Feeds

Google: Our 'freedom of expression' should trump punters' privacy

'Right to be forgotten' is overrated, huffs search giant

High performance access to file storage

Google has called on the EU's highest court to uphold its right to display links to published "valid legal material" in the face of calls from Spain's data protection authority to remove links on the grounds of privacy.

The Court of Justice of the European Union (CJEU) is due today to stage a hearing on a case in which it has been asked to rule whether it is lawful for search engines to be forced to delete information they do not create but display in search results.

According to a statement from the CJEU, the case before it was triggered when individuals complained to Spain's data protection authority (AEPD) about results that appeared in Google's search rankings. The AEPD ordered Google to "take the necessary measures to withdraw the data from their index and to render future access to the information impossible via their search engine" but Google and Google Spain both appealed against that order to the Spanish courts.

The Audiencia Nacional in Spain has, though, asked the CJEU to provide a ruling on aspects of EU data protection laws in order to enable it to make a judgment in the case. It has been asked fundamentally to determine whether Google can be considered a 'data controller' that is required to comply with the data protection regime.

Google has argued that as its search engine business is based in the US the EU's Data Protection Directive should not be applied to it. It has said that the fact it has a Spanish subsidiary is irrelevant because that business is only responsible for selling advertising on Google and has no role in the operation of the search engine itself," according to the CJEU's statement.

However, the AEPD has argued that Google is subject to the Directive's rules, should be considered to be a 'data controller' and should be required to "remove [personal data] when that data has been lawfully published on another website and is kept on the page from which it originates".

Under current EU data protection laws organisations are generally allowed only to collect and store personal data that is strictly necessary and proportionate for its purposes. Individuals have the "right to obtain, at his request ... the rectification, erasure or blocking of data which are incomplete, inaccurate or stored in a way incompatible with the legitimate purposes pursued" by organisations that hold their personal data.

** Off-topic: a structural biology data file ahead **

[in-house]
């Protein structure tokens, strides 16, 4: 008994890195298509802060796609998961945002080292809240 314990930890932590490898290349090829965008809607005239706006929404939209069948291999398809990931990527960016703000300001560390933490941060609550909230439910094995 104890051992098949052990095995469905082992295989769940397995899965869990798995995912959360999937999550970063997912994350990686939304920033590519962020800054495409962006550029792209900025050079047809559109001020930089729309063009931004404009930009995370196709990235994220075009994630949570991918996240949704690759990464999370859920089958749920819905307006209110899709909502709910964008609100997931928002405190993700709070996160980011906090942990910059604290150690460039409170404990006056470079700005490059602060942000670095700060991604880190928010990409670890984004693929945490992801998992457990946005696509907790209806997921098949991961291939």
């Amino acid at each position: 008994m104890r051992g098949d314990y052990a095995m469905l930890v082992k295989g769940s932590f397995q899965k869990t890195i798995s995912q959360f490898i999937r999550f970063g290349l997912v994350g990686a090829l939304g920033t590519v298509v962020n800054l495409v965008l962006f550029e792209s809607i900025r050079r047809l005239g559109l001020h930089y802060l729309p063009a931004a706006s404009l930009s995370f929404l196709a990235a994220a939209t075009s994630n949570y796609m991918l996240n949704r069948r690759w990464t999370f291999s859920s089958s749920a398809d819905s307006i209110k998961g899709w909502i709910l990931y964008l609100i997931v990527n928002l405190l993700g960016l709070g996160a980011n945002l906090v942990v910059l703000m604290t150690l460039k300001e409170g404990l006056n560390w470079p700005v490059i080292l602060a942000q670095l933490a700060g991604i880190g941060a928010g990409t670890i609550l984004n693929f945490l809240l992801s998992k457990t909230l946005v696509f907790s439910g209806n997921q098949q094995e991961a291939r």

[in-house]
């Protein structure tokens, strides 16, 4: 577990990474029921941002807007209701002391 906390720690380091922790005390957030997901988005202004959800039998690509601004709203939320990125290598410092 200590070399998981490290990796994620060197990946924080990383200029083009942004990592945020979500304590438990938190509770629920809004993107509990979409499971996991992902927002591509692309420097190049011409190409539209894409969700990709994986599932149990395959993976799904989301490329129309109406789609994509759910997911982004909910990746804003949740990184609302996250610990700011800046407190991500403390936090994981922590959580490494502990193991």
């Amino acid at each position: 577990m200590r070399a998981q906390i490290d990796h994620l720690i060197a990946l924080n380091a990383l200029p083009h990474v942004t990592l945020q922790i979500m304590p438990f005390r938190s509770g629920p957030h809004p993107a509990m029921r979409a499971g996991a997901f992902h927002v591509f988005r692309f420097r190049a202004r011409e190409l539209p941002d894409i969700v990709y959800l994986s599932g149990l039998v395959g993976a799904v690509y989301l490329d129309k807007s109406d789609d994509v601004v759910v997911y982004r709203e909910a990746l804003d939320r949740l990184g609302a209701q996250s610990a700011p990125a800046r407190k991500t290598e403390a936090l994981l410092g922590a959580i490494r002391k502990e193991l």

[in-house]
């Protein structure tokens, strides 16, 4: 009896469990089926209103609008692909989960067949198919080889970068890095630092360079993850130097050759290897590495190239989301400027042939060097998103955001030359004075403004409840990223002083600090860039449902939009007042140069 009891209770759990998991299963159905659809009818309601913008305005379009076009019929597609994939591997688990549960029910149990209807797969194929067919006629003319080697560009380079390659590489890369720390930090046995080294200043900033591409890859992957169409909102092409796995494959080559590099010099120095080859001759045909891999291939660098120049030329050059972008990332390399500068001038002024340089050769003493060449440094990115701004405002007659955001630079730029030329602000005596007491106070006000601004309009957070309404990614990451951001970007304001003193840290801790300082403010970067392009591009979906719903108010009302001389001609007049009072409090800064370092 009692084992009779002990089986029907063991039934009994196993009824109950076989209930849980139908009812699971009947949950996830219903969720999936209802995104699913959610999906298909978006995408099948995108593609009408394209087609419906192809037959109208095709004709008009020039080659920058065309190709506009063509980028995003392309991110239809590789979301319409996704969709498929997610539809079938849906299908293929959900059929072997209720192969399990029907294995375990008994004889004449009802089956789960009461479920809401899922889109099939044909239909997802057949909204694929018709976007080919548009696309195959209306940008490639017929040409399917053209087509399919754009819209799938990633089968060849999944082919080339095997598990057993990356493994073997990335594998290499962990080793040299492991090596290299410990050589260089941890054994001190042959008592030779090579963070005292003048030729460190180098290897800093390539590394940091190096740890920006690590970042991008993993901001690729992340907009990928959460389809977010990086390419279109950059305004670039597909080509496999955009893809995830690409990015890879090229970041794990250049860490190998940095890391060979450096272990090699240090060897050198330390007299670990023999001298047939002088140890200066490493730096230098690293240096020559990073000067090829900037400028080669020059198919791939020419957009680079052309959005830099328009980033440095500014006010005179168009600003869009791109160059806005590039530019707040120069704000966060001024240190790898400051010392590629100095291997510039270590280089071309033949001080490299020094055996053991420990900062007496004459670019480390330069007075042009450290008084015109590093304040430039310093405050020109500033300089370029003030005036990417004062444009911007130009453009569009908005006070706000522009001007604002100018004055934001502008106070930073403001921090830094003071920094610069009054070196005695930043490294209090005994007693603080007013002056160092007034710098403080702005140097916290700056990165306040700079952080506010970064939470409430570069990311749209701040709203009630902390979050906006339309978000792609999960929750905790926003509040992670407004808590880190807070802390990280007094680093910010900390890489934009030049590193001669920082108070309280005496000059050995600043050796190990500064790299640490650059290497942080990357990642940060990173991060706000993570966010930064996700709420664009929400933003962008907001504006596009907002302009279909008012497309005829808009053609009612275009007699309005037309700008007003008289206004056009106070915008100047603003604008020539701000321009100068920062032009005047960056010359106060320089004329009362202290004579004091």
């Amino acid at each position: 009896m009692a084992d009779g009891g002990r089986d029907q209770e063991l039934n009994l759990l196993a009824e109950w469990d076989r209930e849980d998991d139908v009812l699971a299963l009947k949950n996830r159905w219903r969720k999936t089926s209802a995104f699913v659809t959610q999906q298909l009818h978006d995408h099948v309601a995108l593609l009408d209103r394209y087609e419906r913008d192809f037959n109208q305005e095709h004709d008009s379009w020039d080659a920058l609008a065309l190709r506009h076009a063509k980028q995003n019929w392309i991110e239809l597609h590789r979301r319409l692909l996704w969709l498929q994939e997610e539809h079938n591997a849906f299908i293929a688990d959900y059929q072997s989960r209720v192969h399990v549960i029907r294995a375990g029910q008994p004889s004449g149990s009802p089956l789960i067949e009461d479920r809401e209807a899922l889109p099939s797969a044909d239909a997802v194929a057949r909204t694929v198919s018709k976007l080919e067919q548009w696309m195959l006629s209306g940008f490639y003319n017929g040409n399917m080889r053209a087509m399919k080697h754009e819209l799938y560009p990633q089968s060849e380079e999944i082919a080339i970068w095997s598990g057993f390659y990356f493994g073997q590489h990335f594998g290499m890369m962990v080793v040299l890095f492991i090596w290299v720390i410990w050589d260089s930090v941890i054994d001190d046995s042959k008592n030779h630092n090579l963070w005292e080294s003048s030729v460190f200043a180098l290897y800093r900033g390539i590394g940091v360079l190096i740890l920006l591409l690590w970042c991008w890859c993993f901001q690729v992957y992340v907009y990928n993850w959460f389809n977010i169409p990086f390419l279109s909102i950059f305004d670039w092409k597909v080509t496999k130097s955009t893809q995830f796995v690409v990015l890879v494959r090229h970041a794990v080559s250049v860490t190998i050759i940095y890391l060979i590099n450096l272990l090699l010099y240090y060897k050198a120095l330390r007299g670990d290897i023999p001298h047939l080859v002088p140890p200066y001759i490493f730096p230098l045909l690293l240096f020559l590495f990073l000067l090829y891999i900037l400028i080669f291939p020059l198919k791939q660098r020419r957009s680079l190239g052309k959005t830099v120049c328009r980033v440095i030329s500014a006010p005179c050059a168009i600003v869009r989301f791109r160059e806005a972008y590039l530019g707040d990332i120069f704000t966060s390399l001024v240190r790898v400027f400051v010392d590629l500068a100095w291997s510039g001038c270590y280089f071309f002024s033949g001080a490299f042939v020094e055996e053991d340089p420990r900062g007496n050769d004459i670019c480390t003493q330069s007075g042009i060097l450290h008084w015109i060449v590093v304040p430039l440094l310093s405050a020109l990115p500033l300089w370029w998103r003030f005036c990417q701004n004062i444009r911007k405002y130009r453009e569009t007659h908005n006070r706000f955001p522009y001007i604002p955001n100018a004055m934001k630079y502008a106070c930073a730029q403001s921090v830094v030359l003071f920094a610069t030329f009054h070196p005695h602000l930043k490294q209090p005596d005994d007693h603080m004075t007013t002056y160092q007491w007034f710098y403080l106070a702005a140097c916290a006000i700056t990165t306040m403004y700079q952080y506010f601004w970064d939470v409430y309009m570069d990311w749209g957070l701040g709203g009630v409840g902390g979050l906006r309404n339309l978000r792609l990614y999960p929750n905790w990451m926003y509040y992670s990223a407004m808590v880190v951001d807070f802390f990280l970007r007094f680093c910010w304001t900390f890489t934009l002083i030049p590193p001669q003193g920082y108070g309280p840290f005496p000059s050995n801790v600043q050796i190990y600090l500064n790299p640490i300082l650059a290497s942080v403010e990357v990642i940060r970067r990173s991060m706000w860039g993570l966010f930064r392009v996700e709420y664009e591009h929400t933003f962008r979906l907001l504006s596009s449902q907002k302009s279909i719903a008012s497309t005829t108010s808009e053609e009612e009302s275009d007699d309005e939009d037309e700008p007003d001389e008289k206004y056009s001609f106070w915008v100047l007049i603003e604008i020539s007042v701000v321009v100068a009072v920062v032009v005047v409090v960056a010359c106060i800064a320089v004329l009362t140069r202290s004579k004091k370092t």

This 'right to be forgotten' would be expanded upon under proposed new EU data protection laws drafted by the European Commission. Under the regime a specific qualified 'right to be forgotten' would be particularly specified and would give individuals a general right to force organisations to delete personal data stored about them "without delay". Organisations that make the data public would be liable for the data published by third parties and would be required to "take all reasonable steps, including technical measures" to inform them to delete the information.

However, organisations would be able to oppose the deletion of information if they could show they have a right to publish the data under the fundamental principle of freedom of expression or if it is in the public interest for the data to remain in existence.

In a blog about the CJEU hearing, Google called on the court to give greater weight to its freedom of expression rights than to the privacy rights of individuals. It said that the particular case referred to the CJEU from the Audiencia Nacional is one of approximately 180 similar cases currently before the Spanish courts.